What I hope we can do now, by continuing those discussions with the UK government, is create the conditions where that large-scale change can take place.
As we look ahead to next week’s summit, I am cautiously optimistic about what can be achieved. There is clear potential for the growth of physics across the continent, which in turn offers great promise for researchers and businesses in the UK to help tackle some of the global challenges.
However, my experience of working on different types of funded programmes across Africa has taught me that a shared vision and intent is simply not enough. We need to see a long-term strategy stretching through this new decade and into the next underpinned by a well-structured, coordinated investment of time and money. UK and African researchers need access to existing and new funding that will allow them to work together on the ground. All of this needs to be supported by a much more consistent approach to our collaboration with the international community. As my old boss pointed out when I took the first steps in my international career, just remember that everyone wants to save the world, but they want to be the first to do it!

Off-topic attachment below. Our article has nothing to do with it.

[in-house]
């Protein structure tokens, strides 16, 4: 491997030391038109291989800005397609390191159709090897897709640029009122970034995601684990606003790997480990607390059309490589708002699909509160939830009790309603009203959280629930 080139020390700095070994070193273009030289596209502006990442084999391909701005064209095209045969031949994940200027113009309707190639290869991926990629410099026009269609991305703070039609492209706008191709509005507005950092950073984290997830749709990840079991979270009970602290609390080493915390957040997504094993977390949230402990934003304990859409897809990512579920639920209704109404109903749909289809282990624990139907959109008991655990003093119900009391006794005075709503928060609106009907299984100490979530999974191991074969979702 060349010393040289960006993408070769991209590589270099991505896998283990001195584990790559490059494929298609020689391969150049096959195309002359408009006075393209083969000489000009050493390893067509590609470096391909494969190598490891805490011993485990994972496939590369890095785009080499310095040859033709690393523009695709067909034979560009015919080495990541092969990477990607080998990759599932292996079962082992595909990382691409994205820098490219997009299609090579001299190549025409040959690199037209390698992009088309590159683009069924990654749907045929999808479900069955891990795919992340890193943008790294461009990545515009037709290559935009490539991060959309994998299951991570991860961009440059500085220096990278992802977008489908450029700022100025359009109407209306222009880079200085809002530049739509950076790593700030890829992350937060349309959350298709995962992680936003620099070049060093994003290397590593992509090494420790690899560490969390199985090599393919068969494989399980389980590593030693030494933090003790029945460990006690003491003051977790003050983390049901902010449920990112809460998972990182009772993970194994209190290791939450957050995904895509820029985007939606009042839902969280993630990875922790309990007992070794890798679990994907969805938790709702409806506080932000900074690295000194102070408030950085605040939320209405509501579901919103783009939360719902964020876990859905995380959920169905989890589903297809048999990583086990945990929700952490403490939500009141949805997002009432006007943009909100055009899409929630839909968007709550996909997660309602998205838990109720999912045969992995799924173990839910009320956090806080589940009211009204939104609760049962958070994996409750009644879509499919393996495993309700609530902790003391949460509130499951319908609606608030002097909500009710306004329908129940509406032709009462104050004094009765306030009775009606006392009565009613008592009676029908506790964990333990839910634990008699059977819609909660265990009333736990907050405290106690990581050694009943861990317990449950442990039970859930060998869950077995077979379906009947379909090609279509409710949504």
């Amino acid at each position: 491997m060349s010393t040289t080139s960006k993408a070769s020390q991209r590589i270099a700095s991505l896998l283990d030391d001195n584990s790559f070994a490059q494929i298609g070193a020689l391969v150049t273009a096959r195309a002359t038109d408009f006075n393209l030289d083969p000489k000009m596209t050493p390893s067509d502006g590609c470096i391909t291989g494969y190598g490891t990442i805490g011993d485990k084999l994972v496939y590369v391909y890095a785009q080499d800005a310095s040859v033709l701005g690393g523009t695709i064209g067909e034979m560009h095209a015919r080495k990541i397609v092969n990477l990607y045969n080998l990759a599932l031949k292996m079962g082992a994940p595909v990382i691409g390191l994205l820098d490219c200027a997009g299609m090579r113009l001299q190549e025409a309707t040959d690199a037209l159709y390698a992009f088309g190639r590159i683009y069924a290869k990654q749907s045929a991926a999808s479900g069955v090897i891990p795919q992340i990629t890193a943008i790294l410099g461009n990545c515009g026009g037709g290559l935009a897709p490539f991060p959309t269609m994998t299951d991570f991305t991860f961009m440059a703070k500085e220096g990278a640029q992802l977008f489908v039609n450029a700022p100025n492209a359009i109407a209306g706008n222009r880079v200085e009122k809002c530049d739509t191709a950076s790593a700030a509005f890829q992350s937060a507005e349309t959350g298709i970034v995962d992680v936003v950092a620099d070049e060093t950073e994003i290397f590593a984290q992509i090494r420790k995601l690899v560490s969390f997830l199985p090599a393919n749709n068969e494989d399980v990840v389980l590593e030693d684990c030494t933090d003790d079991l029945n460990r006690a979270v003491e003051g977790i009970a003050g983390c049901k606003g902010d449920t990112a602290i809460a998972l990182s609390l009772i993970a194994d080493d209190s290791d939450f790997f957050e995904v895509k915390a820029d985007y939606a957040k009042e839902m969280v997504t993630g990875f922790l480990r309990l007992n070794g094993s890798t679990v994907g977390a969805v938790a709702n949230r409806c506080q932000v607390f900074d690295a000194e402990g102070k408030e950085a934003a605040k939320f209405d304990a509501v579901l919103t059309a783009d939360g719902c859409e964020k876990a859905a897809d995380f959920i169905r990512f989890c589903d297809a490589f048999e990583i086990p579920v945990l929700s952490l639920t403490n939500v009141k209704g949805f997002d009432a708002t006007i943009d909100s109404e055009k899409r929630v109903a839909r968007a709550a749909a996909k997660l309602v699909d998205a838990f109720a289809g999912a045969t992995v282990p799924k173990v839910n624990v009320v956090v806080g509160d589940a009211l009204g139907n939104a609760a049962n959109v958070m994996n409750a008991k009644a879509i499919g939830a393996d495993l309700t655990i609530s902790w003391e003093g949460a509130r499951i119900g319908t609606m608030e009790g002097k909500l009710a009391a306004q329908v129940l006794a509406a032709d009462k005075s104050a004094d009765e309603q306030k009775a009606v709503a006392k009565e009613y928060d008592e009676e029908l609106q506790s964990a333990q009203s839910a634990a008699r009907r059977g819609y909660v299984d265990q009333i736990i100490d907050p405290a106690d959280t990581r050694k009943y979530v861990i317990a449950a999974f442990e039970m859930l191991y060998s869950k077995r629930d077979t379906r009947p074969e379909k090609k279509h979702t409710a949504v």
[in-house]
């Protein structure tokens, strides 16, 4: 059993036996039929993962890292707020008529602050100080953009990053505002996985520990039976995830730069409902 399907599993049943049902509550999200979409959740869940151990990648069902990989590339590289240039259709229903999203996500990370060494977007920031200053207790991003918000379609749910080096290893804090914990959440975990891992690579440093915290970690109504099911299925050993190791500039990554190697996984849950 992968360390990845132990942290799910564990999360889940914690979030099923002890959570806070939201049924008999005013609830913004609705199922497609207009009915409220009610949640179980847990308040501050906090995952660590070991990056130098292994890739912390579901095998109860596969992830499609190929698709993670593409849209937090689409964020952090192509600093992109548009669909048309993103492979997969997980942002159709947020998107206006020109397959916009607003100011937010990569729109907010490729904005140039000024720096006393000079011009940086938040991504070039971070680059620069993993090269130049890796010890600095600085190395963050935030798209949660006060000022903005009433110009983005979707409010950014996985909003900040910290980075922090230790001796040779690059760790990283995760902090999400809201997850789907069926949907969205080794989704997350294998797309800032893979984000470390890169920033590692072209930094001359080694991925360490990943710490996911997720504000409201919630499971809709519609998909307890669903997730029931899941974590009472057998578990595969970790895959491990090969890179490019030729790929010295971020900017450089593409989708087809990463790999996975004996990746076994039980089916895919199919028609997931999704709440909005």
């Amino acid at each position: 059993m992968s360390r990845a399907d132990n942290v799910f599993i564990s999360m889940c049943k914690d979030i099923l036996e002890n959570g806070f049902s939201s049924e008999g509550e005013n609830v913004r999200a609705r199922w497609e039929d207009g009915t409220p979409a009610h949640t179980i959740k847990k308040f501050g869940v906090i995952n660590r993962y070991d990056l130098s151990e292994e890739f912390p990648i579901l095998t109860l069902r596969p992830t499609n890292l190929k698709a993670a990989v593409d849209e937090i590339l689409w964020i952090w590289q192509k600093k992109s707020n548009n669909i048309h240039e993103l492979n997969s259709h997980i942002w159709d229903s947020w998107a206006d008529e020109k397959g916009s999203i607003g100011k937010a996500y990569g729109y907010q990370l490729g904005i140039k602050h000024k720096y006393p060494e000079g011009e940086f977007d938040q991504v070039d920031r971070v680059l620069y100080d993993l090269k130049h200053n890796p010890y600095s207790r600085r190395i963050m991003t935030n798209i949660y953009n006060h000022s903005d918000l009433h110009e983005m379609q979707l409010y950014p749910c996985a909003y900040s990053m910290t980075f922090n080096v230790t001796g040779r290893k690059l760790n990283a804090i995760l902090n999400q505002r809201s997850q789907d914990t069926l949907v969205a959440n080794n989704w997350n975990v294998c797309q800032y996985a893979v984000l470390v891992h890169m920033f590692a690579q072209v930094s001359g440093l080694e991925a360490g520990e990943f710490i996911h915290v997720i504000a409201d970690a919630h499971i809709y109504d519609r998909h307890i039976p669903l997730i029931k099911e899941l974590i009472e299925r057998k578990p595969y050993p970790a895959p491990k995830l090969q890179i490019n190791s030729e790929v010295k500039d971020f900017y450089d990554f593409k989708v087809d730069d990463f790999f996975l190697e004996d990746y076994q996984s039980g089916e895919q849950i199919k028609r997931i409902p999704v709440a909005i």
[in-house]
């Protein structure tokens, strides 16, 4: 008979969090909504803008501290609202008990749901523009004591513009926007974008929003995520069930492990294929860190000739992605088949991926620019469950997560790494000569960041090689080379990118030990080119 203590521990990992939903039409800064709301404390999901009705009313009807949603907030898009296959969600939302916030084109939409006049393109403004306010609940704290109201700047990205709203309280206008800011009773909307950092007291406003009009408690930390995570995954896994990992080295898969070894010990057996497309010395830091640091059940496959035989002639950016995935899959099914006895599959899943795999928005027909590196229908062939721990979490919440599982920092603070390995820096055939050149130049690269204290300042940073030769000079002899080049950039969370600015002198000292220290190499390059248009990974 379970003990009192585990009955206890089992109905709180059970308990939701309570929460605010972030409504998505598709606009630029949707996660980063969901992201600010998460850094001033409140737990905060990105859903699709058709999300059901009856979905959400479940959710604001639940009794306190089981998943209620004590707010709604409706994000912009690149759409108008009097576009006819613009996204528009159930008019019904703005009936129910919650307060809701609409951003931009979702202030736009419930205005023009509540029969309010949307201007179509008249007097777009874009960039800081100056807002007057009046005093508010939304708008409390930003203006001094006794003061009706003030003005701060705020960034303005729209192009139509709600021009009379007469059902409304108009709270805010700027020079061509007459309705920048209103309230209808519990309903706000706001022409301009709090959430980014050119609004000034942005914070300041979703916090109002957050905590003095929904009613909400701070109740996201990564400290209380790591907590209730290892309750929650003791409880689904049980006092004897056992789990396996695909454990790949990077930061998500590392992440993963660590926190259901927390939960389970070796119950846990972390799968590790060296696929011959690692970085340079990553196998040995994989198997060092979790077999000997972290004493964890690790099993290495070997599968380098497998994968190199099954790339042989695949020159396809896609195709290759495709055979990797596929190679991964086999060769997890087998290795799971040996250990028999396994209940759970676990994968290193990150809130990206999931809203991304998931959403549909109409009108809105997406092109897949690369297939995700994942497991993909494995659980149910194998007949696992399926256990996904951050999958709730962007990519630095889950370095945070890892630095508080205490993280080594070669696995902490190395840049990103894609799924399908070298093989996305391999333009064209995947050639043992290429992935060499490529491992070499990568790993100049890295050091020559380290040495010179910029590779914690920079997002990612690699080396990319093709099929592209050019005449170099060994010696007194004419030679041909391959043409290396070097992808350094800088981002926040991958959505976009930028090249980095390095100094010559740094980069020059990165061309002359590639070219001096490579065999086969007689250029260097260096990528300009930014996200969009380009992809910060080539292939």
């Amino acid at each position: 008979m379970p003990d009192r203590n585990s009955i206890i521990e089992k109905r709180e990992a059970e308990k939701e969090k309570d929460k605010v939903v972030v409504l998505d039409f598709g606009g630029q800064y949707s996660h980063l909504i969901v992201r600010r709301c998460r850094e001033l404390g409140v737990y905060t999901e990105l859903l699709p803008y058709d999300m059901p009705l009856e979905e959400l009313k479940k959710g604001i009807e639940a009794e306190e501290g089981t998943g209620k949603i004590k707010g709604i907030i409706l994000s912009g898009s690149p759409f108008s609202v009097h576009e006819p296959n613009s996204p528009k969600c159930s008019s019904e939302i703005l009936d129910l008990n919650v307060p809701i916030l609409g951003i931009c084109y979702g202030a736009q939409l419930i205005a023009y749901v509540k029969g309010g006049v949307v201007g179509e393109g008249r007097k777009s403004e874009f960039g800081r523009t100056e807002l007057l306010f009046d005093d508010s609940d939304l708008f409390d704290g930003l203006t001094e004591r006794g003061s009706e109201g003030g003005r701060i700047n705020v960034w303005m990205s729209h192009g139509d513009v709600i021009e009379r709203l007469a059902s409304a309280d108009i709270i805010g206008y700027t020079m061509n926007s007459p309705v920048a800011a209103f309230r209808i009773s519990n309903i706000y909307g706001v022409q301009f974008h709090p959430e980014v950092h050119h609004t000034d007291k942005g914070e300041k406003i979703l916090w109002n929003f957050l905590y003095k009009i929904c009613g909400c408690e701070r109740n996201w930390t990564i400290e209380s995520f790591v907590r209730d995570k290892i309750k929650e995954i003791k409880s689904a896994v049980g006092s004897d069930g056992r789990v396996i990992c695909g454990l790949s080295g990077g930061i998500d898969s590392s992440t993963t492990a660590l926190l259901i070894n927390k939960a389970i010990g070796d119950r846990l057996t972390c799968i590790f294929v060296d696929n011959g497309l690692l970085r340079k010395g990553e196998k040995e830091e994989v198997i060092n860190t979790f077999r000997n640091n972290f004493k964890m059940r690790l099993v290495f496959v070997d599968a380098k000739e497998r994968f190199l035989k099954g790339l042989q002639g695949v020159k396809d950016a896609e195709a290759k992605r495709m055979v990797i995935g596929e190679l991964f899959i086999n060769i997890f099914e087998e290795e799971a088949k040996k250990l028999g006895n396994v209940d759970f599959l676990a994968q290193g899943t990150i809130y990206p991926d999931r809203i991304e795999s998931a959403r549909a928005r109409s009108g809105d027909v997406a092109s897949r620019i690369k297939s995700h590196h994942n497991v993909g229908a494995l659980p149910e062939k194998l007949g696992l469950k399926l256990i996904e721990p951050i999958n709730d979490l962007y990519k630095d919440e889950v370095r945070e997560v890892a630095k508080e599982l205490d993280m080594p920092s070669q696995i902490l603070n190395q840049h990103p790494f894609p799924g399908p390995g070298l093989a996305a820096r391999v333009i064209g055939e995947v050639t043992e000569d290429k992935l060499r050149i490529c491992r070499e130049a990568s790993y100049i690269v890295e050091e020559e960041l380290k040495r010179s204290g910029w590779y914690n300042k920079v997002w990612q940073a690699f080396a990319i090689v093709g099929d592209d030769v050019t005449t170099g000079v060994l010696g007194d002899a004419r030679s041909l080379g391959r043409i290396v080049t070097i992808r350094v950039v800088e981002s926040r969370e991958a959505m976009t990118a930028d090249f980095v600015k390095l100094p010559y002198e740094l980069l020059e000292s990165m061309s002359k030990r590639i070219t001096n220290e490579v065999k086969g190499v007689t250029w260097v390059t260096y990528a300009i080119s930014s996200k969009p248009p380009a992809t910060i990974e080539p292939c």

Success is so much easier to write than to achieve, particularly when our own organisation’s role is not to become a single voice, a delivery partner or conduit for funding. But what we have done already with our partners is to provide a much clearer picture of the state of UK-Africa physics research collaboration, and make what we think is a sound case for improvement. What we do next will need the continued input of leaders from the physics research community and our partners in the UK and Africa to work with us in the push for policies that can support greater collaboration to build capacity and unblock some of the barriers.
I am always pleased to hear your reflections and ideas so do contact me at email@example.com.